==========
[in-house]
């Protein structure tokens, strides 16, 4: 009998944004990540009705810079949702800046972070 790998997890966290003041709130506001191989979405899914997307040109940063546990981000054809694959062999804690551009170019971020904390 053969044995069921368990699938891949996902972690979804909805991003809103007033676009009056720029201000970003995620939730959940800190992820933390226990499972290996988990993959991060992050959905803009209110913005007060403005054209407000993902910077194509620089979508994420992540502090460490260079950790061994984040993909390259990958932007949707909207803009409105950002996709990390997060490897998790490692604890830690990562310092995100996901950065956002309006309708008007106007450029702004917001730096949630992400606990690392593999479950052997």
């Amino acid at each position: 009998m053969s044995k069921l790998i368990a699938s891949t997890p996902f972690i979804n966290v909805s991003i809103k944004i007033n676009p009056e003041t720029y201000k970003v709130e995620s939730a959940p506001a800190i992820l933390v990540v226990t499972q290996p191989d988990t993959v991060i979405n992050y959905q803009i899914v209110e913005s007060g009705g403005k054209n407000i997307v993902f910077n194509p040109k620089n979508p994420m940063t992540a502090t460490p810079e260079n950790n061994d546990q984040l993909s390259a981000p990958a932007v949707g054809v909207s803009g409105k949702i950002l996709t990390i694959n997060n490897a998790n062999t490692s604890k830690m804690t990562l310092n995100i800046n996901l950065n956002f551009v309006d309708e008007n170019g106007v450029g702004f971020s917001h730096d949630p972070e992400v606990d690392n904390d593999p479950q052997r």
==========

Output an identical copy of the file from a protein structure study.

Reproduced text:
[in-house]
């Protein structure tokens, strides 16, 4: 009998944004990540009705810079949702800046972070 790998997890966290003041709130506001191989979405899914997307040109940063546990981000054809694959062999804690551009170019971020904390 053969044995069921368990699938891949996902972690979804909805991003809103007033676009009056720029201000970003995620939730959940800190992820933390226990499972290996988990993959991060992050959905803009209110913005007060403005054209407000993902910077194509620089979508994420992540502090460490260079950790061994984040993909390259990958932007949707909207803009409105950002996709990390997060490897998790490692604890830690990562310092995100996901950065956002309006309708008007106007450029702004917001730096949630992400606990690392593999479950052997």
């Amino acid at each position: 009998m053969s044995k069921l790998i368990a699938s891949t997890p996902f972690i979804n966290v909805s991003i809103k944004i007033n676009p009056e003041t720029y201000k970003v709130e995620s939730a959940p506001a800190i992820l933390v990540v226990t499972q290996p191989d988990t993959v991060i979405n992050y959905q803009i899914v209110e913005s007060g009705g403005k054209n407000i997307v993902f910077n194509p040109k620089n979508p994420m940063t992540a502090t460490p810079e260079n950790n061994d546990q984040l993909s390259a981000p990958a932007v949707g054809v909207s803009g409105k949702i950002l996709t990390i694959n997060n490897a998790n062999t490692s604890k830690m804690t990562l310092n995100i800046n996901l950065n956002f551009v309006d309708e008007n170019g106007v450029g702004f971020s917001h730096d949630p972070e992400v606990d690392n904390d593999p479950q052997r």